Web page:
Only three women have speaking roles in this film... if you include Rita Hayworth.

WHY WE'RE SATISFIED:

Unfortunately, Tommy's attempt to clear Andy does not go as planned (pour one out for the greaser). Seemingly accepting defeat, we see Andy as cold and distant as in the beginning of the film, finally delivering what sounds like a goodbye speech to Red. Instead of a grisly suicide, however, we are treated to one of the most satisfying and memorable conclusions of any film to date. The rock hammer, the pin-ups, the warden's shoes, the length of rope, Andy's alternate on-paper identity... all the little clues and setups peppered throughout the film are paid off in Andy's glorious shit-covered escape. Not only do we revel in Andy's master plan and the fate of Warden Norton, but we see Red granted parole, truly a changed man. As the two friends embrace on the sands of Zihuatanejo and the credits roll, we can't help but feel liberated, moved, and thrilled by a story which delivers everything we could have asked for.

This reminds me- I should do one of these on BEING JOHN MALKOVICH.

WHY WE REMEMBER:

I know this word gets thrown around a lot, but Frank Darabont's THE SHAWSHANK REDEMPTION is a masterpiece. Perfectly cast, impeccably written and directed (shout out to Stephen King for penning the original novella), it's a story of choosing life over not just physical imprisonment, but mental, emotional, and spiritual captivity as well. Red's final monologue to the parole board is a result of 19 years of friendship with Andy Dufresne and a realization that we are responsible for our own actions and in control of our own destiny. It's easy to become institutionalized by any lifestyle, and it's on us to escape that crushing complacency. Get busy living, or get busy dying. That's goddamn right.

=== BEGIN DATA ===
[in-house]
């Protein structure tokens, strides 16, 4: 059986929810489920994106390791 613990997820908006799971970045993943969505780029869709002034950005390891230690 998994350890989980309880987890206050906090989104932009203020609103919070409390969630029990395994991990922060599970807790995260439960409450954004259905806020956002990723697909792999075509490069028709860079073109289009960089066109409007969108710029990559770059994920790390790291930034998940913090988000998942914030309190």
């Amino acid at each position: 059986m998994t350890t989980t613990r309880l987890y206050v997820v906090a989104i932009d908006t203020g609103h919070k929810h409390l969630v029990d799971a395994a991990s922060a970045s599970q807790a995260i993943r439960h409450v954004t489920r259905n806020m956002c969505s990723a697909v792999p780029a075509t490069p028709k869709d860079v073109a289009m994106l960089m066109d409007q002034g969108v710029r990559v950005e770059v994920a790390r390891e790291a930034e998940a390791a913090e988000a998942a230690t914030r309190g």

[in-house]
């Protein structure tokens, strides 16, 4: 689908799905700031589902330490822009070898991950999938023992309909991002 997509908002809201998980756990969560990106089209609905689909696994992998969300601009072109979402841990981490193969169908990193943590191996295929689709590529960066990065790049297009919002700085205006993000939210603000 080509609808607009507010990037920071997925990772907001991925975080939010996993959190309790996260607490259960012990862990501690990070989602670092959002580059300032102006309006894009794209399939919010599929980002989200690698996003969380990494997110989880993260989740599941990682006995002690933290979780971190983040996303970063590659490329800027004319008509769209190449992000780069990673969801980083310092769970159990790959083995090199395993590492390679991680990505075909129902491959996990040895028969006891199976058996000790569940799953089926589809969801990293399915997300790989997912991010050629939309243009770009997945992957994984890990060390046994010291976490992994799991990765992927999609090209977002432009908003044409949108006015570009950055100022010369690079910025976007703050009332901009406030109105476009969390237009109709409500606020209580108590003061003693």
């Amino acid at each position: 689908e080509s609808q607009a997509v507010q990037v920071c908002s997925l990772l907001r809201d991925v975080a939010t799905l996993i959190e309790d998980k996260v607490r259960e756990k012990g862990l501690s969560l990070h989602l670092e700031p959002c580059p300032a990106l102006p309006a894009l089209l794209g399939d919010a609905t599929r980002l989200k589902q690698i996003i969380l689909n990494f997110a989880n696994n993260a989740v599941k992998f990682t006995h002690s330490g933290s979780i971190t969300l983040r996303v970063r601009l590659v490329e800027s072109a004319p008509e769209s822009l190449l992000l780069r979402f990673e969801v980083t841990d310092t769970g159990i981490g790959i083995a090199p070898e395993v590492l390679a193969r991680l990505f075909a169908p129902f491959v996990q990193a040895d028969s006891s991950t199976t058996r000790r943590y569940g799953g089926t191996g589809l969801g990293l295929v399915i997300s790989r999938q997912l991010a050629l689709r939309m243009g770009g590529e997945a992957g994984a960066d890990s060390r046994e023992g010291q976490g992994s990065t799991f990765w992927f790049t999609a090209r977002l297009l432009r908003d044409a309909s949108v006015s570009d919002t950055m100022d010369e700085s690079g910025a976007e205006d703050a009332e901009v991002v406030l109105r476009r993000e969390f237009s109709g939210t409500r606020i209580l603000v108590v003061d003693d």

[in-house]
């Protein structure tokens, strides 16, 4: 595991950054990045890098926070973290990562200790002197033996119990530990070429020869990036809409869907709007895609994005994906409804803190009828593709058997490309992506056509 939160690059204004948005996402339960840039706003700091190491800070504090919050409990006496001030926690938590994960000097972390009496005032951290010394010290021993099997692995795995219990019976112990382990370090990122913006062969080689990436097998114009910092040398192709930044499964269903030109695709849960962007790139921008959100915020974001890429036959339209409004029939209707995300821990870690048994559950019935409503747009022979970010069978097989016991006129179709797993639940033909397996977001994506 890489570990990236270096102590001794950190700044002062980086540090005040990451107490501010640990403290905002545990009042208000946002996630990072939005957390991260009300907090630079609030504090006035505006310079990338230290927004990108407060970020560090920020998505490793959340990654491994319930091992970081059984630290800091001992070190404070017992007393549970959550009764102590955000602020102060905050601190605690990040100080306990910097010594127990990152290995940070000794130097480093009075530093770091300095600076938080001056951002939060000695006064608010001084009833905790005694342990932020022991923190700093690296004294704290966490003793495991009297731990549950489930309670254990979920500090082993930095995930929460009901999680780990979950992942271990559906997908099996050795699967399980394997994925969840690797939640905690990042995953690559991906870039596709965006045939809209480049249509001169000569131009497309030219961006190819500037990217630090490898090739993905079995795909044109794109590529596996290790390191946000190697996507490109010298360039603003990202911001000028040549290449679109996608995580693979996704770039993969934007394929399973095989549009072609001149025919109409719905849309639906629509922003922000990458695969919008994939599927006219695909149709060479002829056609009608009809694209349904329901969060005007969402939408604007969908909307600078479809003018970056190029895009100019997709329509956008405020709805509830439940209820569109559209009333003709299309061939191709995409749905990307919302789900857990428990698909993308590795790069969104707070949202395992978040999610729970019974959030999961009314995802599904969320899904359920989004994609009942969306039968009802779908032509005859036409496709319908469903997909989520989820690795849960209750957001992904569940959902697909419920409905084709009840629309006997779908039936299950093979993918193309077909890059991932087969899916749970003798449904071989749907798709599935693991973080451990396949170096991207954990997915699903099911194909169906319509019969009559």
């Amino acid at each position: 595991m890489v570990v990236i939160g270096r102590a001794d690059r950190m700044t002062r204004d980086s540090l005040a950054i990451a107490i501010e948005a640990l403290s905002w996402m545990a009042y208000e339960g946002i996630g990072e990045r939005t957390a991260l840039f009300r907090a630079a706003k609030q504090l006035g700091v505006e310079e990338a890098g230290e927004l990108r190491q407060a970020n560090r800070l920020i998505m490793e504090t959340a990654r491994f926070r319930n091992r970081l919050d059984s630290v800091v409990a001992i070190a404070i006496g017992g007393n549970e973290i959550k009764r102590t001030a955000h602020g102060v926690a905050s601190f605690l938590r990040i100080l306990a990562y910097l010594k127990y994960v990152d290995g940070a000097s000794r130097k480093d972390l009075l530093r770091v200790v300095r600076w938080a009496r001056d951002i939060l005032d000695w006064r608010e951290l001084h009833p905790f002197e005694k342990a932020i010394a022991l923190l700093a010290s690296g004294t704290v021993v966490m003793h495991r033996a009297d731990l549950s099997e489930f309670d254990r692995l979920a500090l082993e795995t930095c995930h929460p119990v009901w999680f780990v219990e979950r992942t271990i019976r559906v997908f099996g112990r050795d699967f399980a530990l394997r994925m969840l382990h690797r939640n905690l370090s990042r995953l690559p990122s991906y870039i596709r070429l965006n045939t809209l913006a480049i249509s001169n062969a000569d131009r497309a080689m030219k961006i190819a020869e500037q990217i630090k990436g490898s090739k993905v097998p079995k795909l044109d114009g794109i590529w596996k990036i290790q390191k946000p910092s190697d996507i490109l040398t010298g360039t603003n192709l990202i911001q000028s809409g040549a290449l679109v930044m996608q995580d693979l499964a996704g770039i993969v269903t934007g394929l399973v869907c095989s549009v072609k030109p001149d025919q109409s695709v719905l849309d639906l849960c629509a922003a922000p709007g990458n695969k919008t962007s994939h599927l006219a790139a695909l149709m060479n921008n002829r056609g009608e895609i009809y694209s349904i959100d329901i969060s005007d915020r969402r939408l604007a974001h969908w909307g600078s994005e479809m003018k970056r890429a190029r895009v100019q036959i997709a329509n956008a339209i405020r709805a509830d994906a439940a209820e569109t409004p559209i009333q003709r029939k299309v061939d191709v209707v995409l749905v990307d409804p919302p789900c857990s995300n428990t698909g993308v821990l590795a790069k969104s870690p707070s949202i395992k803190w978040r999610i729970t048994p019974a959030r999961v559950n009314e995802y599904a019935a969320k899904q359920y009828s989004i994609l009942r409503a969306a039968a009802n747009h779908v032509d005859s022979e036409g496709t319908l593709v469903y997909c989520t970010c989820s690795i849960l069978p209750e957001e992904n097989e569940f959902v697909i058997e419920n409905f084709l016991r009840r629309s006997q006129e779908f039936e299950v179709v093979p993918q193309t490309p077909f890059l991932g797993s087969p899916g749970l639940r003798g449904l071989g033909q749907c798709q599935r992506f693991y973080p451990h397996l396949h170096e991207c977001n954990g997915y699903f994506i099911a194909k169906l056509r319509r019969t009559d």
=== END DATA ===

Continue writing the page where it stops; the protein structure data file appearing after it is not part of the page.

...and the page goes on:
Thoughts? What else worked for you? What didn't? Strike back below!

If you have any movies you'd like to see put under the microscope, let us know below or send me an email at brianbitner@joblo.com.

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Source: JoBlo.com

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5:47PM on 07/10/2015

Love this flick

Still the single greatest musical score in a movie imo.
Still the single greatest musical score in a movie imo.
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1:02PM on 07/10/2015
What's more amazing is how they pulled this story out of the source material. I picked up the Stephen King short story one day at half price books for the hell of it. It was beyond terrible compared to the movie.
What's more amazing is how they pulled this story out of the source material. I picked up the Stephen King short story one day at half price books for the hell of it. It was beyond terrible compared to the movie.
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11:15AM on 07/10/2015

A true masterpiece!